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Starbucks, IBM, PayPal, BP and eBay exhibit at China’s second LGBT job fair

Starbucks, IBM, PayPal, BP and eBay exhibit at China’s second LGBT job fair

The second China LGBT Job Fair in Shanghai

China played host to its second LGBT Talent Job Fair in Shanghai on the weekend – attracting twice as many exhibitors as its inaugural 2015 event.

Organized by local LGBT advocacy group, WorkForLGBT, with the support of Kanzhun/BOSS, the fair took place at the Langham Xintiandi Shanghai Hotel on Sunday. It featured 34 exhibitors – up from 17 at the 2015 event.

Among the employees attending the fair were Starbucks, Nielsen, L’Oreal, McKinsey, EY, Hyatt Hotels, PayPal, PwC, Electronic Arts, BP, Hogan Lovells, eBay, Ogilvy, IBM and Chinese companies Blued and car-hailing app Didi Chuxing. Around 500 people attended the fair.

The event was preceded earlier in the day by WorkForLGBT’s third, annual LGBT Corporate Diversity & Inclusion Conference, which featured HR speakers from GAP, Ford, Publicis, and BOSS, among others.

‘All 34 companies who registered for our job fair this year pledged their support for inclusive policies for LBGT employees, including prohibiting LGBT workplace discrimination,’ said Steven Paul Bielinski, Founder of WorkForLGBT, in a statement.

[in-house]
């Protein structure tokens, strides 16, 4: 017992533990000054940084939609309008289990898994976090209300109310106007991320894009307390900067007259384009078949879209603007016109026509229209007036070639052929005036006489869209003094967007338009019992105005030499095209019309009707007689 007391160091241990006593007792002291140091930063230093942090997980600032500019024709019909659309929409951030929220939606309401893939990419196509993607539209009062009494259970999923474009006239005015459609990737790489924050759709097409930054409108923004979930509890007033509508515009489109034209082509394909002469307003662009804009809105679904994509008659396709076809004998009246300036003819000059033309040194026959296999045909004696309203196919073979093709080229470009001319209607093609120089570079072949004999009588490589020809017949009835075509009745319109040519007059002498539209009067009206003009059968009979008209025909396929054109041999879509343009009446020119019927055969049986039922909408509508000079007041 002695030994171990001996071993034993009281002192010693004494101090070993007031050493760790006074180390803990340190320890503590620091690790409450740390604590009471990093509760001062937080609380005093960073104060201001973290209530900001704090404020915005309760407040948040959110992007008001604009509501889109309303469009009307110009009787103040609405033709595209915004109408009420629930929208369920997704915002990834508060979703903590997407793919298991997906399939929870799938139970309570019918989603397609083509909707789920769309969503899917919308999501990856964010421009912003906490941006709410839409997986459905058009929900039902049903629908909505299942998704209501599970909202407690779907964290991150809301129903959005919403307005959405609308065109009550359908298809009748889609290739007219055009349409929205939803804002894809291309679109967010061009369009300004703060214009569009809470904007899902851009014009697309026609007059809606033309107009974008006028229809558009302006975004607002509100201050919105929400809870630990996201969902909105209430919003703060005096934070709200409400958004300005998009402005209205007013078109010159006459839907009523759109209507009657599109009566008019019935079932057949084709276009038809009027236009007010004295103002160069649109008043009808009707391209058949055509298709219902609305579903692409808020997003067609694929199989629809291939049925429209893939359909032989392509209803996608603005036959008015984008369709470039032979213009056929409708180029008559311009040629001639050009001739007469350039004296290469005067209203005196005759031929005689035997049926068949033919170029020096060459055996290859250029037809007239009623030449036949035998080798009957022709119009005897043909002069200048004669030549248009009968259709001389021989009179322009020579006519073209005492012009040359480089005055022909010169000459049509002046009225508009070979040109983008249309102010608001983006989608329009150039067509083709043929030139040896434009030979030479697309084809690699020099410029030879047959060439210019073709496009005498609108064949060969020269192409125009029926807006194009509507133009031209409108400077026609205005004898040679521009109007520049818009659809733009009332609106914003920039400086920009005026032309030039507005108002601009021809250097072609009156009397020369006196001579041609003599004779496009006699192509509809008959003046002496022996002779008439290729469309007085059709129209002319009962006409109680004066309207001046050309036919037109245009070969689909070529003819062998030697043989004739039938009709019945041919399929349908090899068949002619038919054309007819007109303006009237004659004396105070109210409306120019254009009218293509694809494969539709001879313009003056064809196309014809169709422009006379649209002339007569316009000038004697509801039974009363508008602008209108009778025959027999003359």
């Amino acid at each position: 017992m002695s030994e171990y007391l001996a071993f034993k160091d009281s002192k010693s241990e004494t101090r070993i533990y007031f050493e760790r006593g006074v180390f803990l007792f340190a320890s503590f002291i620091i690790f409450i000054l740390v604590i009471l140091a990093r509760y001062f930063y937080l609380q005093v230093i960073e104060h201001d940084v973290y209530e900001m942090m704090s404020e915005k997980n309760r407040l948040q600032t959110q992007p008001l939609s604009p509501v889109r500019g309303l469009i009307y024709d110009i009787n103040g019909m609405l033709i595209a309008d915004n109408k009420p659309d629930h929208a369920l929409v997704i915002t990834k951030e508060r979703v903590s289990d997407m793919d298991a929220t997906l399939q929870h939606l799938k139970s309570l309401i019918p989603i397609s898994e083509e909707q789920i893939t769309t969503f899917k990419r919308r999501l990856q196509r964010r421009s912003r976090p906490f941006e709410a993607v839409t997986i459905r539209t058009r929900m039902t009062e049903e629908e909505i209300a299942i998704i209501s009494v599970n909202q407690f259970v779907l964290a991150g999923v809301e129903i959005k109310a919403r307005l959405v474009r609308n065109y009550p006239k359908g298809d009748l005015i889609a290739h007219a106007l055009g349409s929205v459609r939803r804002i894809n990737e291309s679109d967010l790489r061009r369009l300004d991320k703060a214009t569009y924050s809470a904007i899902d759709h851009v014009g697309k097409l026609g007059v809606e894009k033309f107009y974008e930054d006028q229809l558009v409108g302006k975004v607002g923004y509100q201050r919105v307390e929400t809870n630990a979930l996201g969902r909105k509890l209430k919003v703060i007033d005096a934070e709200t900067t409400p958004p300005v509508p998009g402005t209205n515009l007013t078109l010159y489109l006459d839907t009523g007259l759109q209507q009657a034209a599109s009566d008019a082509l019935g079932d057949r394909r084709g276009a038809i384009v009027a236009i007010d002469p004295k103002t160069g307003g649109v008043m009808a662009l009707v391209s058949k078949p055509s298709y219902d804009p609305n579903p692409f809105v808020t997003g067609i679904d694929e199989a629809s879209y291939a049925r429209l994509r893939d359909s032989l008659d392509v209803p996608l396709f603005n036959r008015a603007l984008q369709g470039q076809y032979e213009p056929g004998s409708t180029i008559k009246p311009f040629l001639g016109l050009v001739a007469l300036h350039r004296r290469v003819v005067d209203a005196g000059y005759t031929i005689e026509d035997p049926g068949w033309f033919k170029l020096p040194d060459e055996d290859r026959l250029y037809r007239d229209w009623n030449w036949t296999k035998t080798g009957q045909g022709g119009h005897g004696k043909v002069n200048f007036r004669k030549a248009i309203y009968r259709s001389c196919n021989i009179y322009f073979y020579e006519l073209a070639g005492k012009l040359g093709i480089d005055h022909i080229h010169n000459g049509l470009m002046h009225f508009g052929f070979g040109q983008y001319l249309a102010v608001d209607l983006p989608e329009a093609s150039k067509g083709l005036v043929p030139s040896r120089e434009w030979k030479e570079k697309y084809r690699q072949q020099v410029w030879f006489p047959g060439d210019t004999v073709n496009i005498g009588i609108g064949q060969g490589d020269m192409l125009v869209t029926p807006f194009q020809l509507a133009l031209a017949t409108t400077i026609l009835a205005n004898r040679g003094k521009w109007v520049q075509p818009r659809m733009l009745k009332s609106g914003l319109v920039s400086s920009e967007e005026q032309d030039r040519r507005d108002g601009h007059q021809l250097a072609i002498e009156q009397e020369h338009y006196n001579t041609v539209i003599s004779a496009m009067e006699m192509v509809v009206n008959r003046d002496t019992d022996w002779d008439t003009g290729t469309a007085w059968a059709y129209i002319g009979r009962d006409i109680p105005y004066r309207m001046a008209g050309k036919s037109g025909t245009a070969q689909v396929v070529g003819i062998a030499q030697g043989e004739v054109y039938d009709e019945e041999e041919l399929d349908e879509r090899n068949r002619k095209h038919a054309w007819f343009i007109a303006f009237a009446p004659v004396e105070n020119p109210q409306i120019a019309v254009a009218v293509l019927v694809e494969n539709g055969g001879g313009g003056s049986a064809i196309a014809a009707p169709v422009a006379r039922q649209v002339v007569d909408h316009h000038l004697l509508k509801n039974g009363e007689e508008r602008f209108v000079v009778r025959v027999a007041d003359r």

‘This is an enormous step forward for the business community in China as they increasingly realize the importance of LGBT talent.’

Despite being one of the world’s biggest economies, China lags behind much of Europe and the US when it comes to embracing diversity and inclusion in the workplace – particularly in relation to LGBT rights.

Although multi-national companies are increasingly highlighting the business benefits of encouraging staff to be themselves, a survey undertaken by WorkForLGBT last year found that only 2% of respondents in State-owned enterprises (SOEs) in the region had disclosed their sexuality at work.

This is despite the fact that another WorkForLGBT survey last year found that 70% believed workplaces should welcome all, regardless of sexual orientation.

Bielinski told Gay Star Business that he was encouraged by the fact that this year’s event attracted more interest from Chinese companies.

‘This year four Chinese companies stepped forward for the first time to participate in our China LGBT Talent Job Fair and support LGBT employees. WorkForLGBT has been in communication with dozens more, and are confident that next year even more local brands and businesses will participate.’

He said that following the success of last year’s event, highlights of the weekend’s Shanghai gathering were that few could have been left in any doubt about its purpose – and that some of this year’s exhibitors had been recruited at last year’s event.

‘Companies attending our job fair this year were even more visibly supportive than the first, with many booth representatives wearing rainbow themed clothes, giving away rainbow flags to job seekers, setting up rainbow company displays, and highlighting programs and policies in China focused on gay employees like their local LGBT employee resource groups.

‘IBM even had two LGBT employees hired last year at our 1st Annual China LGBT Talent Job Fair working their booth.’